Note: This review may contain spoilers about the nature of the movie. Proceed with caution if you want everything to remain a secret.
J.J. Abrams is the Sorcerer's Apprentice of marketing. He seizes campaigns like a magic wand, bewitching his films with secrecy and hype. His powers worked for 2008's mysteriously named Cloverfield, which even generated fan theories about its inscrutable title (the true story of the name is not that exciting). He hid the monster in Super 8 to make people buy tickets to see if it was cool. (It wasn't.) Most brilliantly, Star Wars: The Force Awakens trickled out trailers without revealing a drop of the plot. In fact, the commercials turned out to be more creative than the script.
Yet the audience — his marching broomsticks — sometimes turns against its master, especially when his spells are sloppy. Take Star Trek Into Darkness, for which Abrams quarantined the first-act reveal that Benedict Cumberbatch was playing fan favorite Khan. A Khan showdown would sell tickets. Instead, Abrams's pointless charade probably cost the film millions.
10 Cloverfield Lane [Note: It's produced by Paramount, which is a corporate sibling of MTV News.] is a decent thriller that would have been delightful if J.J. Abrams had never touched it at all. Before its Abrams-ification, it was a low-budget spec script called The Cellar penned by writers Josh Campbell and Matthew Stuecken. The Cellar is about a woman, Michelle (Mary Elizabeth Winstead), who wakes up in a bunker ruled by a conspiracy nut named Howard (John Goodman). Howard claims he's saved her life, and his half-wit farmhand Emmett (John Gallagher Jr.) agrees. The outdoor air is contaminated — perhaps even poisoned by Martians. She has to gamble: live with a maybe-madman, or escape and risk death. Her dilemma becomes ours. Do we cheer when Michelle conks Howard on the head and grabs for his keys? Or do we scream, "Stop, you moron — stay inside!"
That's a hell of a hook. Ambitious young filmmakers could have shot it on the cheap in one room. But cheap movies come out every day — nearly 20 low-budget films get released each week — and no one might have ever seen it.
And so The Cellar sold to J.J. Abrams, who sprung for a great cast, a couple of CGI monsters, and an advertising budget so big it couldn't be ignored. He tapped commercials director Dan Trachtenberg to direct and Damien Chazelle (Whiplash) to polish the script. Everyone involved took a vow of silence until Abrams announced the film's existence two months ago, spinning it into a surprise event. Compare that to The Force Awakens''s 38 months of scrutiny.
It would have worked, too, without Abrams's marketing mistake. In January, he announced that the movie would be called 10 Cloverfield Lane -- a direct nod to his $170 million space monster blockbuster; a "spiritual successor." Great publicity, dumb move. The title alone is a spoiler. We've seen what's out there, watched it smash Manhattan and burst Lizzy Caplan's stomach. Forget wondering if Howard is insane. Now, we suspect the madman is probably right before the movie even starts.
Without the shivery thrill of suspense, we also spend the whole movie trapped in an airless box. The only jolts come from noisy jump-scares. While Michelle schemes to figure out what we already know, our attention drifts. We notice the spot-on set design with its cheap silk sunflowers, Bible Pictionary, and cartoon duck shower curtain — suspiciously feminine touches that are important to file away. We'll savor the Costco pantry stocked with Fruit by the Foot and stump-size tins of crackers. And we notice the script's slipshod mistakes -- like why would a 300-pound survivalist put his crucial filtration system in a room only accessible by a skinny air shaft?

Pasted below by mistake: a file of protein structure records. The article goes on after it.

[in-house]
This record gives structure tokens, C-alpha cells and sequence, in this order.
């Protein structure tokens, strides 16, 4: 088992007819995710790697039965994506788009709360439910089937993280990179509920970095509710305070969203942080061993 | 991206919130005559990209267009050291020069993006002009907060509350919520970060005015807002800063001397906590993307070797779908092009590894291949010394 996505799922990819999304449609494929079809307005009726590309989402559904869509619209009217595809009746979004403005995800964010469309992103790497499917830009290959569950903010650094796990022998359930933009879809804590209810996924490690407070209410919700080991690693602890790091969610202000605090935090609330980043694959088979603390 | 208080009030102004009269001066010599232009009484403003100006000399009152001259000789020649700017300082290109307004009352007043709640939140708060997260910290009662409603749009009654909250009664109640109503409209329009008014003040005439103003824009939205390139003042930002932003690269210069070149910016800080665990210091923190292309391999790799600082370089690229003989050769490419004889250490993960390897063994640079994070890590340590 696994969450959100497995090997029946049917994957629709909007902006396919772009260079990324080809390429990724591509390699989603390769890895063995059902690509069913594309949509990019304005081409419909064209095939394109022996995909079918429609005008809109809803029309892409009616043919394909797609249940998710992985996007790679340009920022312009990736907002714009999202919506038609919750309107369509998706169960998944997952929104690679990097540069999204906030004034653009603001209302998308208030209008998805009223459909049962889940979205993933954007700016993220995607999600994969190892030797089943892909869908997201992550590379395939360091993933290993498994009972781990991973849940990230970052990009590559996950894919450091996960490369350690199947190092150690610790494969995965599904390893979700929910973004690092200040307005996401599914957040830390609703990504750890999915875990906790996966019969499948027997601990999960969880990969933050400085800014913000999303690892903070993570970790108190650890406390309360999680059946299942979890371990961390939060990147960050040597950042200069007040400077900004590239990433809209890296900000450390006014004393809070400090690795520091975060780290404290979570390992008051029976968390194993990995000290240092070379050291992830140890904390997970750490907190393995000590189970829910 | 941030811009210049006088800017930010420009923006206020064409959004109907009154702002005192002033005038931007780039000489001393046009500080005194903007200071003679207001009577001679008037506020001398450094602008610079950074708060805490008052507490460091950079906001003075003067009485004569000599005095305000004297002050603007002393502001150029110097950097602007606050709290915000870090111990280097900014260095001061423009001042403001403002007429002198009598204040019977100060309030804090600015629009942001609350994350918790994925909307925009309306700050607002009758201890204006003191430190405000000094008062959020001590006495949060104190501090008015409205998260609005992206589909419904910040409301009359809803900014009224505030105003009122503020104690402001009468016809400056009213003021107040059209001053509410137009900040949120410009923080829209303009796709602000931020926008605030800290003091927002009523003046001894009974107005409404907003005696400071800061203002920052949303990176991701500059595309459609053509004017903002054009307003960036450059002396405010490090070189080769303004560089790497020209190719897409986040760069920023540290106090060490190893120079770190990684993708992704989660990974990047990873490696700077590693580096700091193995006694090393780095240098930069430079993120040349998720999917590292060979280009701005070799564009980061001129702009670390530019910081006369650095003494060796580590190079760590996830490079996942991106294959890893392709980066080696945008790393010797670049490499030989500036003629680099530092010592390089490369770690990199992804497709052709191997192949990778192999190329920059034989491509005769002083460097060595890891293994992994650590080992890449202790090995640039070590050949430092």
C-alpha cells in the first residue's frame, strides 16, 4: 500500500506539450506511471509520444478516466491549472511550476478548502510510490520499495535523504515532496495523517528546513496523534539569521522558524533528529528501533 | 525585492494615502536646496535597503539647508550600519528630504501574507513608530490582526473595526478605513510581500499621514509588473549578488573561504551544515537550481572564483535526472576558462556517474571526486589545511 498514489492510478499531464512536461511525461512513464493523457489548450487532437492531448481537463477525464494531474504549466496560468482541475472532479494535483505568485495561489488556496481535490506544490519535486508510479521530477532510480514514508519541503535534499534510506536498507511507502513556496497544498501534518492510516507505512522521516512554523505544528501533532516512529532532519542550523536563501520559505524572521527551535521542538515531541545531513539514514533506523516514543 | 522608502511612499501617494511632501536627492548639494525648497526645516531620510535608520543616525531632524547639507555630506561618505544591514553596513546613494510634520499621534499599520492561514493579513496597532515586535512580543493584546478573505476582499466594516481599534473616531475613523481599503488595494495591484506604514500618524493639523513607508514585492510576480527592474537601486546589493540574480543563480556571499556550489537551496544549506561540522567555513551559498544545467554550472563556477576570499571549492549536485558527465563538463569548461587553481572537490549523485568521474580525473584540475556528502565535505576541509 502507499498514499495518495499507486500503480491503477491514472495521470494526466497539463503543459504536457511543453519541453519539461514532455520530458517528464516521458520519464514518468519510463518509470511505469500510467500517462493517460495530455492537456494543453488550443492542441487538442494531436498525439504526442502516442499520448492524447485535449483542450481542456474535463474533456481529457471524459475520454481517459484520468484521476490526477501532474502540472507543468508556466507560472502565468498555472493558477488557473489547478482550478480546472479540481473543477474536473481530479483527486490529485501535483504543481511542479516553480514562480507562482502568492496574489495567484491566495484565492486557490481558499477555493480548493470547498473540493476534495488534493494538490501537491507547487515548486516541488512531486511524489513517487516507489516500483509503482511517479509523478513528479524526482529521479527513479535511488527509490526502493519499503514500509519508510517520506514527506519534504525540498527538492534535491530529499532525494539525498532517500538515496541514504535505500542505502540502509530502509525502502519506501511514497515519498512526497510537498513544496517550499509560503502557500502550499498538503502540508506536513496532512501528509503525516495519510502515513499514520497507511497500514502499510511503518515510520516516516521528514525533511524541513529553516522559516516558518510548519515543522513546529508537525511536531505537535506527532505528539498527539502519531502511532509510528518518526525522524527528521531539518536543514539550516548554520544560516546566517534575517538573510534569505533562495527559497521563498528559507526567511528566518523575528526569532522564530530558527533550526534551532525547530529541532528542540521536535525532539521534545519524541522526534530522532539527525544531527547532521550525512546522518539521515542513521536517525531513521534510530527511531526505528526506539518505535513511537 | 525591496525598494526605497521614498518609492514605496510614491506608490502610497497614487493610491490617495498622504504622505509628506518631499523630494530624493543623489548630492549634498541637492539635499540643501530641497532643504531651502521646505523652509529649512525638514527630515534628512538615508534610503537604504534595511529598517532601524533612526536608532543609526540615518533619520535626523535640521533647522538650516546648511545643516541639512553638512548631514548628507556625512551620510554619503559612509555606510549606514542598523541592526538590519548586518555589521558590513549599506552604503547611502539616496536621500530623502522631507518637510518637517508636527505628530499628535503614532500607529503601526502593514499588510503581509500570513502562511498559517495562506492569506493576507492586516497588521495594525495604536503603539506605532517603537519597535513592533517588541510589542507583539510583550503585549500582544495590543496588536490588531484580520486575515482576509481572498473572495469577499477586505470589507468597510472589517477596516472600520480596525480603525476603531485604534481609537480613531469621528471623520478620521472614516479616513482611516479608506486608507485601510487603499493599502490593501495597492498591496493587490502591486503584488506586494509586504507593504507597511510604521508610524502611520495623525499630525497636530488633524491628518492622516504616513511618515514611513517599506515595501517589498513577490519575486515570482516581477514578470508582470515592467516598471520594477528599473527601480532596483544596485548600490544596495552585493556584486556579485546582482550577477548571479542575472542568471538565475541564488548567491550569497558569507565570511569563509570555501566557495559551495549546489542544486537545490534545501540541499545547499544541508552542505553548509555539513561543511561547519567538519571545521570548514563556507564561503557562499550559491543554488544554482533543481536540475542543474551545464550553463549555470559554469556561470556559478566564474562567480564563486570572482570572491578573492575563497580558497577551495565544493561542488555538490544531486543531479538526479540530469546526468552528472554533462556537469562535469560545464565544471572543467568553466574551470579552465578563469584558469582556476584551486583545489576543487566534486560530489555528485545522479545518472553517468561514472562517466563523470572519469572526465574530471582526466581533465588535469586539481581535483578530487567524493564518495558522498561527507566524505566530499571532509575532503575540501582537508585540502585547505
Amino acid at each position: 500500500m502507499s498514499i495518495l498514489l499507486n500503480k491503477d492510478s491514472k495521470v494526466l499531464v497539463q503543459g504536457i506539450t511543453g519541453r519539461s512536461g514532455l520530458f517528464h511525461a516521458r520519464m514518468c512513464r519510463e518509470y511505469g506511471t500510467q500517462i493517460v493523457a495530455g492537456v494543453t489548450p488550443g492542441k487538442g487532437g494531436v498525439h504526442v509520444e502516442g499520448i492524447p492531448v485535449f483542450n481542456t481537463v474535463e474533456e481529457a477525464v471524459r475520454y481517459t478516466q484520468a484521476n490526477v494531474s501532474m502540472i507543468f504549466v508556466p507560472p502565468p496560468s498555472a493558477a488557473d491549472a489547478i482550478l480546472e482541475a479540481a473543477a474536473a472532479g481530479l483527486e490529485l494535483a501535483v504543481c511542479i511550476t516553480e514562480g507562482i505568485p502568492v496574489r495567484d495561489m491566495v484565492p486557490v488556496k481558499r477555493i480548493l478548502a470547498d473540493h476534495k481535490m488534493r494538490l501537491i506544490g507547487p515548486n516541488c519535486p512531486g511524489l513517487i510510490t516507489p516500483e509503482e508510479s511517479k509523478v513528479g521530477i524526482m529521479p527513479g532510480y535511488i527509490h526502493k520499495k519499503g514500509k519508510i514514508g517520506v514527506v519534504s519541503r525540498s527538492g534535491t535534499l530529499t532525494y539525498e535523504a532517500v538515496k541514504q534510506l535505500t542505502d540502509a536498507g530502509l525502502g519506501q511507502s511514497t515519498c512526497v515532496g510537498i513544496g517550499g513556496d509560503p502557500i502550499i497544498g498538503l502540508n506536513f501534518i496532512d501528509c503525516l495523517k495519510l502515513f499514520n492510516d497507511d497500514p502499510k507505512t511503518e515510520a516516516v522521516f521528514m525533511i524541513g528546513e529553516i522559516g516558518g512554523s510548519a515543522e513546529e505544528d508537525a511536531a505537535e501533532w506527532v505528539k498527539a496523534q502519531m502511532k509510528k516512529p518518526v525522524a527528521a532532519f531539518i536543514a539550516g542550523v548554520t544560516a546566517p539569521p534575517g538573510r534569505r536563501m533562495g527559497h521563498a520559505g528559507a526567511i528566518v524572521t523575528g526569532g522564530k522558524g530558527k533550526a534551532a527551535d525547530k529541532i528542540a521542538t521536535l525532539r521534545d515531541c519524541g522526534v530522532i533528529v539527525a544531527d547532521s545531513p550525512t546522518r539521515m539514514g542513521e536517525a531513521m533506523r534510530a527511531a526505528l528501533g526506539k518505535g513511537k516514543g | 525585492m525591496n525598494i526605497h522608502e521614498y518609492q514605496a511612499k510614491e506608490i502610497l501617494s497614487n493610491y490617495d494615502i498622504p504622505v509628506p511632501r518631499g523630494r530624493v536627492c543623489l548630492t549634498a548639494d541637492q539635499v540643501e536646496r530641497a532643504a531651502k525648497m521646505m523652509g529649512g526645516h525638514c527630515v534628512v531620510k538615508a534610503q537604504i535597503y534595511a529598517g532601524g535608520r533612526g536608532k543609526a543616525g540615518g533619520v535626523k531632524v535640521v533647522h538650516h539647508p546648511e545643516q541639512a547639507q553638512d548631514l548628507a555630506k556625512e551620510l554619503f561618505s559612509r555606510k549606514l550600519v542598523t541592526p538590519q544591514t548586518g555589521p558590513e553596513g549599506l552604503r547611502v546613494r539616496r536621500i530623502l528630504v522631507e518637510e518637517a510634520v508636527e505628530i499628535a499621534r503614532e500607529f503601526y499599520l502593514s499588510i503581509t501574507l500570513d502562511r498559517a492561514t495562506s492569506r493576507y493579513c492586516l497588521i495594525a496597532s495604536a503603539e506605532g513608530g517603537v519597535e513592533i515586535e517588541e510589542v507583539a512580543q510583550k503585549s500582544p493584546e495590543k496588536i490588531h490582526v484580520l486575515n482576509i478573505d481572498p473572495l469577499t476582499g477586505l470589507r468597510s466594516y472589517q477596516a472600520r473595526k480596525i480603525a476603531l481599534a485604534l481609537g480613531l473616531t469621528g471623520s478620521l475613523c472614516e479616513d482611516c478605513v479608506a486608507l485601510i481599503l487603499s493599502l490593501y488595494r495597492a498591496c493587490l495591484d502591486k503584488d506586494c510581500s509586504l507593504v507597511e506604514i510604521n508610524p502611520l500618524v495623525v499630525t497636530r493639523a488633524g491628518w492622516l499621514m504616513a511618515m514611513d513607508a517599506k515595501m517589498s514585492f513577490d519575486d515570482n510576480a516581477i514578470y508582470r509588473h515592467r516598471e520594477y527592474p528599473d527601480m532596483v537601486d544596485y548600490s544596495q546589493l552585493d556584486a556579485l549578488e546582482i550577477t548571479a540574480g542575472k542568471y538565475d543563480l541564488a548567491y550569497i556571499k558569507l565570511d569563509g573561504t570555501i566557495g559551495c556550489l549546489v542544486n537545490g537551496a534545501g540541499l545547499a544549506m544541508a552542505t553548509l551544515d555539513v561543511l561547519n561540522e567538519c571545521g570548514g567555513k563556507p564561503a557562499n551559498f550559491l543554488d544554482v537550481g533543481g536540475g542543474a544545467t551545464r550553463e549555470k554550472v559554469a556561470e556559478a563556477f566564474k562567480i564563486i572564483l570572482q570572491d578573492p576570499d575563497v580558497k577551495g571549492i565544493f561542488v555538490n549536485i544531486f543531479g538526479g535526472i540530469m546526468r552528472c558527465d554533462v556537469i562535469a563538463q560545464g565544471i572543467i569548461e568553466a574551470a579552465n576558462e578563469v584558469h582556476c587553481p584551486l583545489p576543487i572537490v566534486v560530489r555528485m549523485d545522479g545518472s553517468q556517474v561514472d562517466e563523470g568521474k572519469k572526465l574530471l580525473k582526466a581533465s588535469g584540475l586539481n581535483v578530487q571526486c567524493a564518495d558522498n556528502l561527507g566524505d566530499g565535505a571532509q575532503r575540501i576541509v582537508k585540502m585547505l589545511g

10 Cloverfield Lane has its pleasures. Emmett is a charming moron. Winstead's Michelle is quick and smart, a MacGyver in chipped nail polish, which the film fixates on to show the passage of time. In her first scene, she dumps her fiancé by fleeing their apartment. She leaves her engagement ring and takes the scotch; this heartbreaker has her own priorities. Goodman is introduced belly-first, his girth blocking the door to Michelle's cell. Before we see his face, we see his gun. Point made: She's not getting past this guy without a fight.
Winstead and Goodman are great actors, but Trachtenberg uses them all wrong. 10 Cloverfield Lane could have salvaged its spoiled reveal by shifting our loyalties between them from scene to scene and letting us see Michelle through Howard's eyes: as an ungrateful brat who could get them all killed. Yet Goodman is never allowed empathy, even though he deserves it. The man might be a new David Koresh, but he is sharing his food with two strangers. All he asks is that they lend a hand with cooking, pee according to his plumbing schedule, and help him solve a puzzle or two. When he claims, "I know I sound like a sensible guy," we're meant to snigger. But, c'mon, his doomsday bunker is immaculate. There's a glimmer of hurt pride in Goodman's eyes — don't these millennials appreciate his eco-toilet? — but even in those moments, the film plays him like a tyrant. Think Kim Jong-un crying to James Franco about his daddy.
Eventually, 10 Cloverfield Lane presents a dilemma we can't immediately answer. What's better: the villain you know, or the danger you don't? It rushes the answer before we get a chance to decide. Yet in a way, that's the question Abrams has been asking himself his entire career. He has always bet on the mystery monster. For 10 Cloverfield Lane, he placed his chips on a known invader. Both ways, he has gambled and lost. Time to scrap his belabored marketing tricks and take Howard's advice: "Just hang loose."